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You are here:   OldClasses > 2012 > Creseis acicula | Serena Burnett



Serena Burnett (2012)



Fact Sheet



Physical Description


Life History & Behaviour

Anatomy & Physiology

Evolution & Systematics

Biogeographic Distribution

Conservation & Threats

Glossary, References & Links


Definitions obtained directly from Wikipedia

Apomorphic: Apomorphic features are those possessed by a group of biological organisms that distinguish those organisms from others descended from the same ancestor. The term is taken from the Greek apo, ‘from’ or ‘away’, and morphe, ‘form’, and means ‘new-featured’. It refers to‘derived’ characters which have appeared during the course of evolution. Apomorphic features may be autapomorphic (uniquely derived) or synapomorphic (shared-derived). 

Bathypelagic: The region of the sea where no light penetrates; it is situated beneath the euphotic zone.The bathypelagic zone contains no algae or phytoplankton, and its inhabitants are exclusively carnivorous animals or organisms that feed on sediment or detritus, all reliant on energy inputs from the euphotic zone. It extends downwards from a depth of about 1000m, or less in turbid waters, and includes the abyssal zone.

Unicellular organism of the kingdom Protista, characterized by a silica shell of often intricate and beautiful sculpturing.

Bacteria and archaea that fix atmospheric nitrogen gas into a more usable form such as ammonia.

Unicellularorganism of the kingdom Protista. Many dinoflagellates are known to be photosynthetic, but a large fraction of these are in fact mixotrophic, combining photosynthesis with ingestion of prey. Dinoflagellates are the largest group of marine eukaryotes aside from the diatoms.

This is theilluminated zone at the surface of the sea where there is enough light forphotosynthesis. Nearly all primary production in the ocean occurs here.Consequently, plants and animals are largely concentrated in this zone.

Euthecosomatous forms:
Taxonomicunit used to classify holoplanktonic gastropod molluscs within the clade thecosomata. Retains shell throughout life cycle.

Multicellular, eukaryotic organisms of the kingdom Animalia or Metazoa. Their body plan eventually becomes fixed as they develop, although some undergo a process of metamorphosis later on in their life. Most animals are motile,meaning they can move spontaneously and independently. All animals are also heterotrophs, meaning they must ingest other organisms or their products for sustenance.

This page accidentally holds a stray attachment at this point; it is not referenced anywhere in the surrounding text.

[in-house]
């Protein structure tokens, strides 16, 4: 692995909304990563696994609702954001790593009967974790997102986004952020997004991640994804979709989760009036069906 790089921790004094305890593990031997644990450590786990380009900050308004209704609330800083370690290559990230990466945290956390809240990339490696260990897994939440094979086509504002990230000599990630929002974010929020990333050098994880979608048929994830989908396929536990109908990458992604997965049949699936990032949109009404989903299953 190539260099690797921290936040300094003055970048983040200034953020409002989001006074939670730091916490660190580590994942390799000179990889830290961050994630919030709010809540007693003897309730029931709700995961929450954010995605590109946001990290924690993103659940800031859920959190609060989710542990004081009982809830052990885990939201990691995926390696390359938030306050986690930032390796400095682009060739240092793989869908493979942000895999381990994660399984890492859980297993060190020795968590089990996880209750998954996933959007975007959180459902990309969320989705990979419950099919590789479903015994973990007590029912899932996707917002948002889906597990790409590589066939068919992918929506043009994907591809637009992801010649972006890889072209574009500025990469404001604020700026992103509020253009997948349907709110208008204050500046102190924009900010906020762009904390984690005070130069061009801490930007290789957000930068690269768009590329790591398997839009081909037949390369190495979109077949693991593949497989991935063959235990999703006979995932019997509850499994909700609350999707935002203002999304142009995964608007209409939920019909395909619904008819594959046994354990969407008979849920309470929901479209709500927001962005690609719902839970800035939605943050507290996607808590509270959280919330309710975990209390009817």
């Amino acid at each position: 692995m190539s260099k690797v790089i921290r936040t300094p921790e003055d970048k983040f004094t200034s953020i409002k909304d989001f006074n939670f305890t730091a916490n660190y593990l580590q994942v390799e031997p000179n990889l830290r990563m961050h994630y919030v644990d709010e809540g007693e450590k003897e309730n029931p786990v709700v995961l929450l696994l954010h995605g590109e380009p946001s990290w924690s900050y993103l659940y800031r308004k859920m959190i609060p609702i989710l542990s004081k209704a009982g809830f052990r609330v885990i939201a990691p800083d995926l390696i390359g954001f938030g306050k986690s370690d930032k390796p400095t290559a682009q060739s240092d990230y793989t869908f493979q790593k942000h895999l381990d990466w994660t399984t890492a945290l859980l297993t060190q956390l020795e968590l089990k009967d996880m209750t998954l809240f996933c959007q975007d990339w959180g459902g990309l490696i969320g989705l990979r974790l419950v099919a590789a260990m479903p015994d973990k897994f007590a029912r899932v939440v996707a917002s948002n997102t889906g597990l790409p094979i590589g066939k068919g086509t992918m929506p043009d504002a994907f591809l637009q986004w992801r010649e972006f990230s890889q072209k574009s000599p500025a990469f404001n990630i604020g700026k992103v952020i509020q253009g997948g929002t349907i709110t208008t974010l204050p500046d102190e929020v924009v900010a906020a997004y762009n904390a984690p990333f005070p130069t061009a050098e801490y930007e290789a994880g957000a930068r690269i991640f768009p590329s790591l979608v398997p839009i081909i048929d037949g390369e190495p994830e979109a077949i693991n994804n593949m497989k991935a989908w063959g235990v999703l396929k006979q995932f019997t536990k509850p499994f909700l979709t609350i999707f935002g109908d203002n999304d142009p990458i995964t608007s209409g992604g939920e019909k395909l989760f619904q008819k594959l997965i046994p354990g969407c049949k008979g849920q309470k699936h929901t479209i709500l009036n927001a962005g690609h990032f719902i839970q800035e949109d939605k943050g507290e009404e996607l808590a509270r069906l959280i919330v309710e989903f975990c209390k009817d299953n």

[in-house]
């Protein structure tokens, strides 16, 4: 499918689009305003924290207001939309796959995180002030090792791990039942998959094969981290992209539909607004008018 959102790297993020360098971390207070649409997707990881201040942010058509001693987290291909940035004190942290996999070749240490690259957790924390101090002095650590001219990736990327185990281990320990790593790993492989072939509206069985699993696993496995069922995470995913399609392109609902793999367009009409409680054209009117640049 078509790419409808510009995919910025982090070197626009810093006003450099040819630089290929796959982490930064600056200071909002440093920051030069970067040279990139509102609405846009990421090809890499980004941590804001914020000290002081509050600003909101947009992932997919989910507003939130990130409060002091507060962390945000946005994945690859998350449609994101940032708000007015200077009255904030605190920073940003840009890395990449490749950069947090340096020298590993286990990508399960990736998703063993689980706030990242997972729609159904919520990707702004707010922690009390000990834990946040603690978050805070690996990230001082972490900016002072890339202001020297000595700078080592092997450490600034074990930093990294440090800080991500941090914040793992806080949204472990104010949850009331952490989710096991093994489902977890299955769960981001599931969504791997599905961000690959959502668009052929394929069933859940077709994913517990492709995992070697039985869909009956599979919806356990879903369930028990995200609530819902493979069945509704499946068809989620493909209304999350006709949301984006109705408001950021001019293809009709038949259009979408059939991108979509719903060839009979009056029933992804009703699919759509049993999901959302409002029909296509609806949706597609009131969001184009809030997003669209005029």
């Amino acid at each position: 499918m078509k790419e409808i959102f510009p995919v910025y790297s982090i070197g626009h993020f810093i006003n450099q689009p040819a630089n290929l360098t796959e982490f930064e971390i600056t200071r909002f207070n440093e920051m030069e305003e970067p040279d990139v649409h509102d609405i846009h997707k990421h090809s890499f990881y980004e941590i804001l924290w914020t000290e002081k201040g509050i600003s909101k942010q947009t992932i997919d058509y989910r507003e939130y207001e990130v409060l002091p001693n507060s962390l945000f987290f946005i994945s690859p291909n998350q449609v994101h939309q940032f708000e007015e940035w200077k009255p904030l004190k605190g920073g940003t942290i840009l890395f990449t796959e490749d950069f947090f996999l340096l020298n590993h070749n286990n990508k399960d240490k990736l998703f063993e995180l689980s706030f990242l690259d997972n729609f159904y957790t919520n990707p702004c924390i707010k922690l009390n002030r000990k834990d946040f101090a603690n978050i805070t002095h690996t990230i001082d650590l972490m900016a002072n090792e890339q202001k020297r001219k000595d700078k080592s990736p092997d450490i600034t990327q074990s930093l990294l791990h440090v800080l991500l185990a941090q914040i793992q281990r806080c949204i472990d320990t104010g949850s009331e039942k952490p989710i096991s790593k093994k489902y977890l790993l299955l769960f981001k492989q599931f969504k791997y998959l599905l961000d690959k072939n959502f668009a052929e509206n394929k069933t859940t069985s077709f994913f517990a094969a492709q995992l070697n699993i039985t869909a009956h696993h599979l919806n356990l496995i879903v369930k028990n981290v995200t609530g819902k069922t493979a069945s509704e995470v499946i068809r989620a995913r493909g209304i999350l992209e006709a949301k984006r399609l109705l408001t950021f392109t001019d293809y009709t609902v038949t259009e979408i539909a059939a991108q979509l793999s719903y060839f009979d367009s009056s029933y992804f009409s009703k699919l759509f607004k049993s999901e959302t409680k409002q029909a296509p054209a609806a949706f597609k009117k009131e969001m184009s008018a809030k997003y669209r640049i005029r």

The neritic zone,also called coastal waters, the coastal ocean or the sublittoral zone,  is the part of the ocean extending from the low tide mark to the edge of the continental shelf, with a relatively shallow depth extending to about 200 meters(109 fathoms or 656 feet). The neritic zone has generally well-oxygenated water, low water pressure, and relatively stable temperature and salinity levels. These, combined with presence of light and the resulting photosynthetic life, such as phytoplankton and floating sargassum, make the neritic zone the location of the majority of sea life.

An oligotrophis an organism that can live in an environment that offers very low levels of nutrients. They may be contrasted with copiotrophs, which prefer nutritionally rich environments. Oligotrophs are characterized by slow growth, low rates of metabolism, and generally low population density.The adjective oligotrophic may be used to refer to environments that offer little to sustain life,organisms that survive in such environments, or the adaptations that support survival. Etymologically, the word "oligoptroph" is a combination of the Greek adjective oligos (ὀλίγος)meaning "few" and the adjective trophikos (τροφικός) meaning"feeding".

Pallial cavity: The mantle(also known by the Latin word pallium meaning mantle, robe orcloak, adjective pallial) is a significant part of the anatomy of molluscs:it is the dorsal body wall which covers the visceral massand usually protrudes in the form of flaps well beyond the visceral massitself. The mantle cavity is a central feature of molluscan biology.This cavity is formed by the mantle skirt, a double fold of mantle whichencloses a water space.

Phototaxis: Locomotory movement, that occurs when a whole organism moves in response to the stimulus of light. This is advantageous for phototrophic organisms as they can orient themselves most efficiently to receive light for photosynthesis. Phototaxis is called positive if the movement is in the direction of increasing light intensity and negative if the direction is opposite.

Radiolarians: Amoeboid protozoa (diameter 0.1-0.2 mm) that produce intricate mineral skeletons,typically with a central capsule dividing the cell into inner and outer portions, called endoplasm and ectoplasm. They are found as zooplankton throughout the ocean, and their skeletal remains cover large portions of the ocean bottom as radiolarian ooze.

Synapomorphic: In cladistics, a synapomorphy or synapomorphic character is a trait that is shared ("symmorphy") by two or more taxa and their most recent common ancestor, whose own ancestor in turn does not possess the trait.  A synapomorphy is thus an apomorphy visible in multiple taxa, where the trait in question originates in their last common ancestor.